- 82pc wastewater dumped into water bodies in city
- Most buildings lack septic tanks, soak pits
- DNCC asks building owners to set up septic tanks by March 31
- Only 18pc area brought under WASA’s sewerage coverage
Most of the buildings in the city do not have septic tanks and soak pits for storing sewage, resulting in widespread environmental hazards caused by the rampant release of waste into the water bodies.
City planners say that some 82 per cent wastewater is being released into water bodies like rivers, canals and lakes through direct sewage links from different establishments, ignoring the law.Though this is a punishable offence under the Local Government Act 2009, the house owners continue such practice without facing any legal consequences, experts said.
According to the Dhaka Water Supply and Sewerage Authority (WASA) data, city residents produce 1.75 billion litres of sewage daily with only 350 million litres being treated.
Dhaka WASA supplies 2.5 billion litres of drinking water a day, of which some 70 per cent turns into sewage.
Under the circumstances, the Dhaka North City Corporation issued a circular on January 31, asking the owners of various establishments to set up septic tanks and soak pits in their respective buildings by March 31 to avoid legal action.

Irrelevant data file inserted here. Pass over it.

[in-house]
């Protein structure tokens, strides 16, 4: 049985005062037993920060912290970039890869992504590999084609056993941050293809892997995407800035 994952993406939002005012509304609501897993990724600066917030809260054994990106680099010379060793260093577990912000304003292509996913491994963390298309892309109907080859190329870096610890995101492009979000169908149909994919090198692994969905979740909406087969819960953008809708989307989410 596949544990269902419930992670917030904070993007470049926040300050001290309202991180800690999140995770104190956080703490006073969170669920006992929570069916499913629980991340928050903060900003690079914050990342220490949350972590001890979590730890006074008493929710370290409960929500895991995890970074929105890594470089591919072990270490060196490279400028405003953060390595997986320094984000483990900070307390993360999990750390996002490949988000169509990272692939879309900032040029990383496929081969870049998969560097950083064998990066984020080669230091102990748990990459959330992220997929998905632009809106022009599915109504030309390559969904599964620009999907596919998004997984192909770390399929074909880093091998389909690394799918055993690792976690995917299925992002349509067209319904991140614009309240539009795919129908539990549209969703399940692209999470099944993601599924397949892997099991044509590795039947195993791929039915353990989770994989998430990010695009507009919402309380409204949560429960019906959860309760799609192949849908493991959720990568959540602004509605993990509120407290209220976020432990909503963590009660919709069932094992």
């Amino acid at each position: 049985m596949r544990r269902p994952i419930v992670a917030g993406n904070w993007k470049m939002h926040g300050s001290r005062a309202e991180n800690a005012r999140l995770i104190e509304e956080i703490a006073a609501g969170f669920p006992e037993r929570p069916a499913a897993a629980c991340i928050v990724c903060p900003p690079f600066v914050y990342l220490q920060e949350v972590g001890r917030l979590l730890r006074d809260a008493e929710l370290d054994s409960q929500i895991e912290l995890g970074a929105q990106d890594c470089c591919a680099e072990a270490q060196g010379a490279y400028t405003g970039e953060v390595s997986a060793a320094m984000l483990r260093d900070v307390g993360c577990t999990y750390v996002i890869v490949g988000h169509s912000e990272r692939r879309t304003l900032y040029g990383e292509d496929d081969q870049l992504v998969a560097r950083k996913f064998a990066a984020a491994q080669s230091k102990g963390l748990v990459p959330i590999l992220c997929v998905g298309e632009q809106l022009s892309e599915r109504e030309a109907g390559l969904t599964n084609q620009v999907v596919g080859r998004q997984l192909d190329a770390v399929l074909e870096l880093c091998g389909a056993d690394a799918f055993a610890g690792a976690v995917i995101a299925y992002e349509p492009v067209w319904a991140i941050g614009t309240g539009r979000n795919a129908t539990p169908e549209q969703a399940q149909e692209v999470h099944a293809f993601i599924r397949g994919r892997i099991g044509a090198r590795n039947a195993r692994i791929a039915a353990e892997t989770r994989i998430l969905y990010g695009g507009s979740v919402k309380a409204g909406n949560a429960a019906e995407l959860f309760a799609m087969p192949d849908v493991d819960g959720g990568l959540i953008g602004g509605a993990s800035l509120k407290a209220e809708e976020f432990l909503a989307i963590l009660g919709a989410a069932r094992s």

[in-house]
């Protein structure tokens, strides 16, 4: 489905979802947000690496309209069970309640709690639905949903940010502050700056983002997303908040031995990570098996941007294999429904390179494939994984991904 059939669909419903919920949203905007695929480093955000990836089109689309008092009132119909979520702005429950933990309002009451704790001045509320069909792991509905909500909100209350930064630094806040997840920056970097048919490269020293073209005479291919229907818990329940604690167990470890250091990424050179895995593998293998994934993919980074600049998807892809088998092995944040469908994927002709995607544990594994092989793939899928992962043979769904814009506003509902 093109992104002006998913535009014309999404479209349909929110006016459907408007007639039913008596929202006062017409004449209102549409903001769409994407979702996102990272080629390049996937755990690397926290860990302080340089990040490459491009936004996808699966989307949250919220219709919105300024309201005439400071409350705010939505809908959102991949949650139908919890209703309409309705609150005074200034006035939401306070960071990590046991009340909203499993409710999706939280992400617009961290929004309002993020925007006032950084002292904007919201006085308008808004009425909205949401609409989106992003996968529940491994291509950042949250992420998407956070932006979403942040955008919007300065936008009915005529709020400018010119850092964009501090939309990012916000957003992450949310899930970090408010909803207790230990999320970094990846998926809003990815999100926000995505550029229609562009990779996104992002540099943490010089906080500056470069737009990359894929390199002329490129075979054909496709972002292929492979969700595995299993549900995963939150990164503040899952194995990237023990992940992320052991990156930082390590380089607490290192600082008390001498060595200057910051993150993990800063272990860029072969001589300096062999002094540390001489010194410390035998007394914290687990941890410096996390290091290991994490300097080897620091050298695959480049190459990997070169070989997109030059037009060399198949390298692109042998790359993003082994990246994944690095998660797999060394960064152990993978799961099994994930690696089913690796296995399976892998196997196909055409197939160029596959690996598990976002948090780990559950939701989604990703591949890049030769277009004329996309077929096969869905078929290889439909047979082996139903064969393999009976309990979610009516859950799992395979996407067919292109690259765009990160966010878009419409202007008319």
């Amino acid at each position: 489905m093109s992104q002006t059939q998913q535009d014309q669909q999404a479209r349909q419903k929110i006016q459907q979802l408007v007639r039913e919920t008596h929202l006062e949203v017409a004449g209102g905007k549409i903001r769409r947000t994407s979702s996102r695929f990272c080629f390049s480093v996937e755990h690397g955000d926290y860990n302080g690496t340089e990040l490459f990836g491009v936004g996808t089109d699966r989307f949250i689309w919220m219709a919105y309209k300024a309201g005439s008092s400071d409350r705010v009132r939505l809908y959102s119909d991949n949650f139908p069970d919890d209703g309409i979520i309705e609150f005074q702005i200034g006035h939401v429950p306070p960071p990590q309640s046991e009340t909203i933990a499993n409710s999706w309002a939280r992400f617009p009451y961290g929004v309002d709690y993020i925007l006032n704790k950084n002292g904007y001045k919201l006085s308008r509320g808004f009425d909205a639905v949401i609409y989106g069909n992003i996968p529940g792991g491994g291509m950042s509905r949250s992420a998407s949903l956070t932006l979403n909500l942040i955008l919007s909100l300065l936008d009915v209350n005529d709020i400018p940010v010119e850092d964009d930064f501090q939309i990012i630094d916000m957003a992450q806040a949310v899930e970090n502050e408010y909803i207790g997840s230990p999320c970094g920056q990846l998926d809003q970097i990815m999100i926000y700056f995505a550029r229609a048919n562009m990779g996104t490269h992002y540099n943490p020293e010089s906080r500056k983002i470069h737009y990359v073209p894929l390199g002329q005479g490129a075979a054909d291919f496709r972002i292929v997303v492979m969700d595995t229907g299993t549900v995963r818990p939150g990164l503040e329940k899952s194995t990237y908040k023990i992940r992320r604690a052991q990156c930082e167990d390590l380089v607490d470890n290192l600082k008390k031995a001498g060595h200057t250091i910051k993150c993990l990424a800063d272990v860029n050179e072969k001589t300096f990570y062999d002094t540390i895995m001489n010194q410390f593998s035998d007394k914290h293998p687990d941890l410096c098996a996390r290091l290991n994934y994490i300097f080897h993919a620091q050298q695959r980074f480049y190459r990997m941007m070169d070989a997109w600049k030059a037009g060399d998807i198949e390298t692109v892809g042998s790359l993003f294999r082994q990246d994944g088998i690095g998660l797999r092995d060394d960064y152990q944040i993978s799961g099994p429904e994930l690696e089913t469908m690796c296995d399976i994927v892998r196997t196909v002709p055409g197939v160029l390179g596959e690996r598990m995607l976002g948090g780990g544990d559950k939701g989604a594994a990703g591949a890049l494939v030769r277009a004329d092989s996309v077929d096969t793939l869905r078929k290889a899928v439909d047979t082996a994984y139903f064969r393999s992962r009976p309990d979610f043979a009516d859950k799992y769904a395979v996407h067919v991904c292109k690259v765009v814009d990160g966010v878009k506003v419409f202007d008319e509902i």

DNCC Mayor Atiqul Islam told the Daily Sun that they would take action against those who will release waste into water bodies after this timeframe.
“We have given the owners a 60-day timeframe. If the directive is not followed, we will run a mobile court drive against the building owners,” he said.Waste is being released into the water bodies like Buriganga River, Gulshan Lake, Shaympur Khal, Panthpath Box Culvert.
Bangladesh Poribesh Andolon joint general secretary Iqbal Habib said, “A large volume of liquid waste is being produced daily from each building. It is challenging to treat the waste by building owners.”
The environment of the capital is facing a serious threat due to mindless releasing of the sewage into the water bodies, he said, urging the authorities concerned to take proper measures to stop the practice.
Dhaka WASA Managing director Taqsem A Khan told the Daily Sun that only 18 per cent area had been brought under the sewerage coverage. He expressed hope that they will be able to bring the capital under cent per cent coverage of sewerage lines by 2027.
“Building owners are supposed to ensure proper management of sewage produced by them. But, most of the house owners release their sewage into road and water bodies. The practice is a punishable offence,” he said.
He also said Rajdhani Unnayan Kartripakkha (RAJUK) must ensure that no building is constructed without septic tank and soak pit.
DSCC chief executive officer ABM Amin Ullah Nuri said they would arrange a meeting with Dhaka WASA to discuss the measures against such hazardous activities.
“We will sit with Dhaka WASA to address the problem,” he said.
Contacted, DNCC Chief Waste Management Officer M Saidur Rahman said “We will collect the sewage from the septic tanks of the buildings if the owners agree to pay us.”